SafeMinds Recommends Four Work Groups to IACC at Recent Meeting

December 28, 2015

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By Lisa Wiederlight, SafeMinds executive director

lisa iacc number 2


lisa wiederlight safeminds executive directorI had never been to a meeting of the Interagency Autism Coordinating Committee (IACC) in person because I had always found the discussions and presentations I saw while watching online to be very “ivory tower.”  That is, I didn’t think that what was being discussed would, in any way, help my son or anyone else I knew on the autism spectrum.

My experience as a mother of a teen with autism tells me that we need changes for our families and loved ones NOW.  This is actually why I joined SafeMinds.  We understand the urgency needed to address the autism tsunami because most of us live it every day.

The IACC is the only federal policy organization that primarily addresses autism issues.  And let’s face it, none of us have been pleased with any of the government’s outcomes on this issue—including increased prevalence, no real treatments found, and no real answers.

That said, the only way to make change is to be a part of it.  I’ve given this newly-formed IACC—though there are still former members on it again this time around—a blank slate.  In November, I gave oral testimony as executive director of SafeMinds at the first IACC meeting held in 14 months.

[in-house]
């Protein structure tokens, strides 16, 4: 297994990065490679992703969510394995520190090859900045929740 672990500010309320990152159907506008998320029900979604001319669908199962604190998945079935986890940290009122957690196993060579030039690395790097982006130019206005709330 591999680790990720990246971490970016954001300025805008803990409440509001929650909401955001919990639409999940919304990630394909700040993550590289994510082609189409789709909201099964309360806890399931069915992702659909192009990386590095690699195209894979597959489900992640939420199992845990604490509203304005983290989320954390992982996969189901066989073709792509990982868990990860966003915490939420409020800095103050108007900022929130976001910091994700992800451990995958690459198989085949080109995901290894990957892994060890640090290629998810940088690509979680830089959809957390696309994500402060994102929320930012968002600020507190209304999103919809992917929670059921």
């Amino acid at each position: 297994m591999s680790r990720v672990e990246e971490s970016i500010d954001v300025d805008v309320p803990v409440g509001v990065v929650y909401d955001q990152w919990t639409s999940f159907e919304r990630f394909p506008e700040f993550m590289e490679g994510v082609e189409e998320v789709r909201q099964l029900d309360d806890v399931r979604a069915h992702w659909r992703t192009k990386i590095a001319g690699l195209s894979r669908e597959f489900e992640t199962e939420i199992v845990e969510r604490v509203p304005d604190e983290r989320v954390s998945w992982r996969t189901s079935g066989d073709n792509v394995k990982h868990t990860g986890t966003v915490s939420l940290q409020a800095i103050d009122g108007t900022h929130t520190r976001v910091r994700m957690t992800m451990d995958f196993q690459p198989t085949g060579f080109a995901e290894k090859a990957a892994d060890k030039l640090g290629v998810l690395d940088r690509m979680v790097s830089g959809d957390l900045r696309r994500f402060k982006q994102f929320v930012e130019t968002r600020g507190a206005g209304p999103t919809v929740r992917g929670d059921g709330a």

In my testimony, SafeMinds asked for the creation of four work groups as a means to focus the work of the IACC:

At the next IACC meeting on January 12th, I will ask the IACC again to create the work groups so that they can inform the IACC’s Strategic Plan.  The Strategic Plan is on the agenda for this meeting. It is a critical document that needs community input. Please take the following steps for contacting the IACC staff today, so that they will support our request.

When I worked for the federal government before autism changed my life, I realized two things:

We can’t do it without your involvement—either on a committee, as a volunteer, or with a financial donation.  Whatever it is, if this has moved you, give what you can.  Our families can’t wait for the ivory tower quarterly discussions to help the ones we love.  We just have to keep moving forward toward the change that is so urgently needed. 

Bringing matters like these to your attention is one example of how SafeMinds is helping create a safer world for our children.  You can help us continue our work by donating to our Policy and Justice Fund or our Parent and Family Education Fund, or by contacting us to volunteer.


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